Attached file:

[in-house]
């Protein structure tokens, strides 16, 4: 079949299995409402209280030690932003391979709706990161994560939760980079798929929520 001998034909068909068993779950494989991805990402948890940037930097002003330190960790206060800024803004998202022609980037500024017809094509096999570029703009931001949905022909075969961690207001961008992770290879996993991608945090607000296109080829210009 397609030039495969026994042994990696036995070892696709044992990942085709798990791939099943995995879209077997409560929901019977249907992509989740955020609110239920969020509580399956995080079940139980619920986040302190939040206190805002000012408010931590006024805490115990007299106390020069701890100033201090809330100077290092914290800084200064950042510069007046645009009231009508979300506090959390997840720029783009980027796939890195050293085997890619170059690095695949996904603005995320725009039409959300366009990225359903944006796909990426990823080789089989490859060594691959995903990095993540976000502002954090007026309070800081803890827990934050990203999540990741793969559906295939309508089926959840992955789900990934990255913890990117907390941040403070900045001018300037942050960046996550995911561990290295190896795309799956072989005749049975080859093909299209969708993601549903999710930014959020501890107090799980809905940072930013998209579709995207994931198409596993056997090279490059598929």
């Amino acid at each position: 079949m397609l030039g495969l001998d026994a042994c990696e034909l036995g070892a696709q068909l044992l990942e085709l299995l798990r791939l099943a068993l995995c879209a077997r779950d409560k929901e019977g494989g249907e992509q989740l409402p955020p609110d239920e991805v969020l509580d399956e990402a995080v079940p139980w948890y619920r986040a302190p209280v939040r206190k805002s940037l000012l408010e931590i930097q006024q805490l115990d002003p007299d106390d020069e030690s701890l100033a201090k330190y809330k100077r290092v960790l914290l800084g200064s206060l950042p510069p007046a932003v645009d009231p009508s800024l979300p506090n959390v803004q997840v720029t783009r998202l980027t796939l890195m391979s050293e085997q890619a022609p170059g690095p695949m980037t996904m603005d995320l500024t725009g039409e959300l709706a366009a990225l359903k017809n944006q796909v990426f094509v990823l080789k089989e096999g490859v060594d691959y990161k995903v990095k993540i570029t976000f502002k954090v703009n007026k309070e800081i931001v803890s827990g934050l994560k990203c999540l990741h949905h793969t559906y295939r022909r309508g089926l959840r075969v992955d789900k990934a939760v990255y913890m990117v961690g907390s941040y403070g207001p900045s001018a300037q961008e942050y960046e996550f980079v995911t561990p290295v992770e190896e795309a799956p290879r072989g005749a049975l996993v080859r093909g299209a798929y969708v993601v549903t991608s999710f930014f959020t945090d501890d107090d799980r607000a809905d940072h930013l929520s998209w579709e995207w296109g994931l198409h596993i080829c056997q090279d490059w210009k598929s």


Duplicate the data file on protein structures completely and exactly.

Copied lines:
[in-house]
């Protein structure tokens, strides 16, 4: 079949299995409402209280030690932003391979709706990161994560939760980079798929929520 001998034909068909068993779950494989991805990402948890940037930097002003330190960790206060800024803004998202022609980037500024017809094509096999570029703009931001949905022909075969961690207001961008992770290879996993991608945090607000296109080829210009 397609030039495969026994042994990696036995070892696709044992990942085709798990791939099943995995879209077997409560929901019977249907992509989740955020609110239920969020509580399956995080079940139980619920986040302190939040206190805002000012408010931590006024805490115990007299106390020069701890100033201090809330100077290092914290800084200064950042510069007046645009009231009508979300506090959390997840720029783009980027796939890195050293085997890619170059690095695949996904603005995320725009039409959300366009990225359903944006796909990426990823080789089989490859060594691959995903990095993540976000502002954090007026309070800081803890827990934050990203999540990741793969559906295939309508089926959840992955789900990934990255913890990117907390941040403070900045001018300037942050960046996550995911561990290295190896795309799956072989005749049975080859093909299209969708993601549903999710930014959020501890107090799980809905940072930013998209579709995207994931198409596993056997090279490059598929």
């Amino acid at each position: 079949m397609l030039g495969l001998d026994a042994c990696e034909l036995g070892a696709q068909l044992l990942e085709l299995l798990r791939l099943a068993l995995c879209a077997r779950d409560k929901e019977g494989g249907e992509q989740l409402p955020p609110d239920e991805v969020l509580d399956e990402a995080v079940p139980w948890y619920r986040a302190p209280v939040r206190k805002s940037l000012l408010e931590i930097q006024q805490l115990d002003p007299d106390d020069e030690s701890l100033a201090k330190y809330k100077r290092v960790l914290l800084g200064s206060l950042p510069p007046a932003v645009d009231p009508s800024l979300p506090n959390v803004q997840v720029t783009r998202l980027t796939l890195m391979s050293e085997q890619a022609p170059g690095p695949m980037t996904m603005d995320l500024t725009g039409e959300l709706a366009a990225l359903k017809n944006q796909v990426f094509v990823l080789k089989e096999g490859v060594d691959y990161k995903v990095k993540i570029t976000f502002k954090v703009n007026k309070e800081i931001v803890s827990g934050l994560k990203c999540l990741h949905h793969t559906y295939r022909r309508g089926l959840r075969v992955d789900k990934a939760v990255y913890m990117v961690g907390s941040y403070g207001p900045s001018a300037q961008e942050y960046e996550f980079v995911t561990p290295v992770e190896e795309a799956p290879r072989g005749a049975l996993v080859r093909g299209a798929y969708v993601v549903t991608s999710f930014f959020t945090d501890d107090d799980r607000a809905d940072h930013l929520s998209w579709e995207w296109g994931l198409h596993i080829c056997q090279d490059w210009k598929s």